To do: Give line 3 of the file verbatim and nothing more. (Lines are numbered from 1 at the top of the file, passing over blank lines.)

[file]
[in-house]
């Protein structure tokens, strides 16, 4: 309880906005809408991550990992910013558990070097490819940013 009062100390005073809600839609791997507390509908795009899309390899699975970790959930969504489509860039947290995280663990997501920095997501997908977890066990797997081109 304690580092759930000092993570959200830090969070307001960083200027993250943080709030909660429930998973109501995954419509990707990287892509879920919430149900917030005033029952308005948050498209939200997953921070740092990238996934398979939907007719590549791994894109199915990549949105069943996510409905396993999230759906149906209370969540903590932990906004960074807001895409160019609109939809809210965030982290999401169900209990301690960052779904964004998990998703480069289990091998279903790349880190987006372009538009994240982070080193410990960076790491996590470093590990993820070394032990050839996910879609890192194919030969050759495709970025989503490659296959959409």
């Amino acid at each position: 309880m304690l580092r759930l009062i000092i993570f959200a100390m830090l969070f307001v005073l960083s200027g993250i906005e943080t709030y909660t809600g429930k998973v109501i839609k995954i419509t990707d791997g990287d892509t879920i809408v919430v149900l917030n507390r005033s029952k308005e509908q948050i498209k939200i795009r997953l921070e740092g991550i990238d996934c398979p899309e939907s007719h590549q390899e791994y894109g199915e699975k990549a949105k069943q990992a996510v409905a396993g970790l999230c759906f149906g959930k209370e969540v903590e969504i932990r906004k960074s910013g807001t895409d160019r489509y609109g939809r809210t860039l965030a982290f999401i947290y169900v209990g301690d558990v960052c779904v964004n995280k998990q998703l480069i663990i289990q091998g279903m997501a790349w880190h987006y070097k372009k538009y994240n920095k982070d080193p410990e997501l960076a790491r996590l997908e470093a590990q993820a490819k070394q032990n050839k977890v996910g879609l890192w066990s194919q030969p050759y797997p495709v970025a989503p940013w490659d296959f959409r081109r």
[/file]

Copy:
């Amino acid at each position: 309880m304690l580092r759930l009062i000092i993570f959200a100390m830090l969070f307001v005073l960083s200027g993250i906005e943080t709030y909660t809600g429930k998973v109501i839609k995954i419509t990707d791997g990287d892509t879920i809408v919430v149900l917030n507390r005033s029952k308005e509908q948050i498209k939200i795009r997953l921070e740092g991550i990238d996934c398979p899309e939907s007719h590549q390899e791994y894109g199915e699975k990549a949105k069943q990992a996510v409905a396993g970790l999230c759906f149906g959930k209370e969540v903590e969504i932990r906004k960074s910013g807001t895409d160019r489509y609109g939809r809210t860039l965030a982290f999401i947290y169900v209990g301690d558990v960052c779904v964004n995280k998990q998703l480069i663990i289990q091998g279903m997501a790349w880190h987006y070097k372009k538009y994240n920095k982070d080193p410990e997501l960076a790491r996590l997908e470093a590990q993820a490819k070394q032990n050839k977890v996910g879609l890192w066990s194919q030969p050759y797997p495709v970025a989503p940013w490659d296959f959409r081109r």